Theresa May’s Tory Government has pledged 40 existing free trade deals with 70 different countries will still apply under a no deal Brexit. But a leaked document suggests that, in fact, just six will be ready in time for Brexit Day on March 29. A minister said Mr Fox was instead trying to persuade countries to carry out an exchange of “letters of understanding”. A source told The Sun: “We’re not going to get many of the deals over the line in time now.
“What we hope to have instead is letters of understanding with all the remaining countries, which will go some way to reassuring business.”
The leaked tally shows just six countries in green, including Chile, Switzerland, an Eastern and Southern African block and the Faroe Islands.
While, deals with Israel and the Palestinian Authority are “on track”.
Meanwhile, there are nine countries in yellow, including South Korea and Canada, which indicates “deliverability by March 29 as off-track”.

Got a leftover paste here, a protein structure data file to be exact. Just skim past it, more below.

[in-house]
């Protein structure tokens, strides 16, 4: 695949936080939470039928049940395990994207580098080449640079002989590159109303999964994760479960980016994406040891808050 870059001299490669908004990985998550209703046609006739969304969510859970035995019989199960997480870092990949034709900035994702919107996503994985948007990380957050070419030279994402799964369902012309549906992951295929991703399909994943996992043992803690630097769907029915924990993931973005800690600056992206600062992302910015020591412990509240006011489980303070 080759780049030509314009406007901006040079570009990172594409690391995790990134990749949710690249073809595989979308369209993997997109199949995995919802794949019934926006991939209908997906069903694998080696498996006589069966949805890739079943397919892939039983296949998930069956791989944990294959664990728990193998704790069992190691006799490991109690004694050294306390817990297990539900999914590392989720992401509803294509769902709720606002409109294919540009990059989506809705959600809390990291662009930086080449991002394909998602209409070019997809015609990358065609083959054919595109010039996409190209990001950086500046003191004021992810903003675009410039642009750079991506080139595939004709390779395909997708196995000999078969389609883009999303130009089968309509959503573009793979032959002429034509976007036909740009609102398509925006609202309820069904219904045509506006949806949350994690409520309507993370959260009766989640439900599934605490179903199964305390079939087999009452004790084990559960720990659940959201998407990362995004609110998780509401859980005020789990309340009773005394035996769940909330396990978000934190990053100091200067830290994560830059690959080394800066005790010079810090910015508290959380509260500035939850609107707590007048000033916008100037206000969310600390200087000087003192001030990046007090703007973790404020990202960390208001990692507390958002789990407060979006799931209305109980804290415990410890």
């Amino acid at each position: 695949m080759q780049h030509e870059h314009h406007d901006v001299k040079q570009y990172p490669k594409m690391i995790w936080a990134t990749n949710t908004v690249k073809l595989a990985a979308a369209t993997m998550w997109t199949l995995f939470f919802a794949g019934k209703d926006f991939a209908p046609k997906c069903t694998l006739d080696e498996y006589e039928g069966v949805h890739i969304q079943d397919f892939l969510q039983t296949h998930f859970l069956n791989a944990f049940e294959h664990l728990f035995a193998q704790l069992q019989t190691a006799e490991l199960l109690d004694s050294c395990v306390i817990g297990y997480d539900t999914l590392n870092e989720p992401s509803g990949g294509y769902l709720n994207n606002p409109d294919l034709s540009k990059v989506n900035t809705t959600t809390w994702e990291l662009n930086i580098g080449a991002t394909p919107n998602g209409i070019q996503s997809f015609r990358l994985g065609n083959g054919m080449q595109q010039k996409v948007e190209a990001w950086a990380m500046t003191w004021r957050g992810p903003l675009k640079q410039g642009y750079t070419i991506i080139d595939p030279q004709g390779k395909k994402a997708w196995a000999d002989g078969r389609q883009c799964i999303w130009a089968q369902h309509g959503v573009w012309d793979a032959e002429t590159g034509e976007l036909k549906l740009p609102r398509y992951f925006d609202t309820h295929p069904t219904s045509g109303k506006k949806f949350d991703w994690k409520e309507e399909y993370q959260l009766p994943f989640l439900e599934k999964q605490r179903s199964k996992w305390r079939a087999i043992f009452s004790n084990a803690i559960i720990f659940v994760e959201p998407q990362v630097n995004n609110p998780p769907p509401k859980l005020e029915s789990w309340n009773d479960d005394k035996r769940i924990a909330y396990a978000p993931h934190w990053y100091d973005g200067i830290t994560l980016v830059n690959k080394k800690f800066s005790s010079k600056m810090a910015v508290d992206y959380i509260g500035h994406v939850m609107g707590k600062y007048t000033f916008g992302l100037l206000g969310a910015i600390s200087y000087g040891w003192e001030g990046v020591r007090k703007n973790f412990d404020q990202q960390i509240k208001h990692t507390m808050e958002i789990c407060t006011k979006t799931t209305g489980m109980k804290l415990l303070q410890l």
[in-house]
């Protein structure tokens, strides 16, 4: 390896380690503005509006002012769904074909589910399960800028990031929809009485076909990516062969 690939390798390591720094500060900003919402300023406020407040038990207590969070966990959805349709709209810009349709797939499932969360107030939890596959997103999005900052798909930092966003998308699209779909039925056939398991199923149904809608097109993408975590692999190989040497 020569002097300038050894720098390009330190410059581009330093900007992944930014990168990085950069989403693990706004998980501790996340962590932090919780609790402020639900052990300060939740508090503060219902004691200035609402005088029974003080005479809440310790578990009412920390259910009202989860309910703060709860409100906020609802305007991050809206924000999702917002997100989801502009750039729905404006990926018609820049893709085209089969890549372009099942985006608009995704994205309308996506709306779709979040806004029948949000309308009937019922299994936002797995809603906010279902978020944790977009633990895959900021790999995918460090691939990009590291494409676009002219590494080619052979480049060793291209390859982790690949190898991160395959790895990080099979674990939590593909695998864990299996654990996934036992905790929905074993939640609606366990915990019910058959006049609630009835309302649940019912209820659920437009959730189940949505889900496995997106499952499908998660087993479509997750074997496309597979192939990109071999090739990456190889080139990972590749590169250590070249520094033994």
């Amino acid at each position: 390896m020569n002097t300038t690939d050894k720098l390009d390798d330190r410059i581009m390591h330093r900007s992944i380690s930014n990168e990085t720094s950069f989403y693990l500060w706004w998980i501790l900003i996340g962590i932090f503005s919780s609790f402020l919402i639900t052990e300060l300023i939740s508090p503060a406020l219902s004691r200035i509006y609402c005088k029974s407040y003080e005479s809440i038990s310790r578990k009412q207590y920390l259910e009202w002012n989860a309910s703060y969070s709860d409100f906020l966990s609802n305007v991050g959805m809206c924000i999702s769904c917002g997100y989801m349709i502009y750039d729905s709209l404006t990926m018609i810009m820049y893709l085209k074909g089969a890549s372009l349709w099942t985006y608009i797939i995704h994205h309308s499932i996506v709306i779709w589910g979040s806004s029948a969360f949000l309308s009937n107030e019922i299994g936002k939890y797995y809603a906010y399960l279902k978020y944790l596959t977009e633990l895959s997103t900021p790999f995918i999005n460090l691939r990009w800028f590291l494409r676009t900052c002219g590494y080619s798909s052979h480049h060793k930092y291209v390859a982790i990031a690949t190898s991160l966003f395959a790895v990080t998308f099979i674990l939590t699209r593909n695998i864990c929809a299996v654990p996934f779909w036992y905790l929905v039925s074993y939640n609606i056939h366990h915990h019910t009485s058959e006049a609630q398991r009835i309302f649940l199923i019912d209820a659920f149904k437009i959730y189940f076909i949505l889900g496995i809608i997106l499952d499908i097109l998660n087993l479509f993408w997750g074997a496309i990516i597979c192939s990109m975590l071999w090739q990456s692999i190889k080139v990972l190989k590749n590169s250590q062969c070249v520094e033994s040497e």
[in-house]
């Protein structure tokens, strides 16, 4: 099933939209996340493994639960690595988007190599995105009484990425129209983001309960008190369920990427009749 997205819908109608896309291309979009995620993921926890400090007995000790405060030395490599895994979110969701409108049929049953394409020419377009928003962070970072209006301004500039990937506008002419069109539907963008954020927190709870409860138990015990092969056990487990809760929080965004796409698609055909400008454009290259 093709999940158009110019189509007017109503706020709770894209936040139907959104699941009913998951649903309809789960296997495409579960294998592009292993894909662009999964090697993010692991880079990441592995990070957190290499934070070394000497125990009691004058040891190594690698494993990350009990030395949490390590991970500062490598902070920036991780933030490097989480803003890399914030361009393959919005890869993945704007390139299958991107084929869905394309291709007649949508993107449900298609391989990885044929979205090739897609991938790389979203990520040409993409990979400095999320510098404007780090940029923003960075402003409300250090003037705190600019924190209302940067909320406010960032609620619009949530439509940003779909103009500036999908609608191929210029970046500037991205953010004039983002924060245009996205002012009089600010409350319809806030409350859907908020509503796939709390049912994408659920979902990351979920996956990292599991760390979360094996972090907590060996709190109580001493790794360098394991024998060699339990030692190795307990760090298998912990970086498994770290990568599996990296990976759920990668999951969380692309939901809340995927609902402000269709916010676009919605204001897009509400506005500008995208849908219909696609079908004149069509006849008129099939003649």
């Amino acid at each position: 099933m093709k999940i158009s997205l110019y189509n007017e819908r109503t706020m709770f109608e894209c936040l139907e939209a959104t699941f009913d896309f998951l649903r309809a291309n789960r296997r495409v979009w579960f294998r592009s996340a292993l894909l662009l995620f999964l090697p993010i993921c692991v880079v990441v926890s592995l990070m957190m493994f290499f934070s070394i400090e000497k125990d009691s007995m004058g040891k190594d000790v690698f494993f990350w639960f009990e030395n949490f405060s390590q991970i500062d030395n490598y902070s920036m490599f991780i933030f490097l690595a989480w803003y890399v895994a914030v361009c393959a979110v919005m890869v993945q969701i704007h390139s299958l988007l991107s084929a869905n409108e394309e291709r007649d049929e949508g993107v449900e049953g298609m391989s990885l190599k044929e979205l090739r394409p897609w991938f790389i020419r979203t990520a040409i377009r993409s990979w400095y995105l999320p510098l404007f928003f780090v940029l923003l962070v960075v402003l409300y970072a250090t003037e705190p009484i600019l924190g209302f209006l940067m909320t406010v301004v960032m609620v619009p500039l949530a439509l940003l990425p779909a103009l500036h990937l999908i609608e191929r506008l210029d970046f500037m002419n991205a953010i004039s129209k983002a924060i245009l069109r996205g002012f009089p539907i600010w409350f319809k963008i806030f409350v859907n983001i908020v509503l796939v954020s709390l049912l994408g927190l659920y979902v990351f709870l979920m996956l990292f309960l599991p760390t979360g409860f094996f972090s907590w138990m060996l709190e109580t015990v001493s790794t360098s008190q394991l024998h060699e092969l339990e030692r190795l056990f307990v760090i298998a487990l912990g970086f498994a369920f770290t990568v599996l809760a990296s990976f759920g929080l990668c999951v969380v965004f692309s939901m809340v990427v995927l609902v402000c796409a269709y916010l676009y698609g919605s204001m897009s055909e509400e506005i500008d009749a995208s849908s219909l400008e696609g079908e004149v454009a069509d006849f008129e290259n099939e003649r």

And red and black warnings have been given to 23 other EU deals, including Mexico, Macedonia, Tunisia, Ukraine, Japan, Turkey and Jordan, which are dubbed as “significantly off track” or “not possible to be completed by March 2019”.
Commenting on the tally, a spokesman for the Department of International Trade said: “This does not reflect the whole picture: in 2018, around 12 percent of UK trade took place under EU Trade Agreements in force.
“We have already signed a number of agreements including with Switzerland, the largest of these. We continue to work to replicate as many of these as possible, until exit day, to ensure the maximum continuity of UK trade.
“Of course, the best way to ensure that all existing agreements continue to apply is to pass the Withdrawal Agreement.”
Mr Fox put pen to paper on the deal in the Swiss capital Bern on Monday, saying the agreement provides a “solid foundation” for a post-Brexit trading relationship.
But the Brexiteer is under pressure to keep up the success with just 44 days to go until Britain is due to walk away from Brussels.
The government is working to roll over existing free trade deals and has so far signed mutual recognition agreements with Australia and Japan.
Switzerland joins Chile, the Faroe Islands and parts of Southern and Eastern Africa which have been signed up to continuity agreements.
However the future relationship with dozens of countries across the rest of the globe, including the world’s biggest economies the US, China and the EU is still far from clear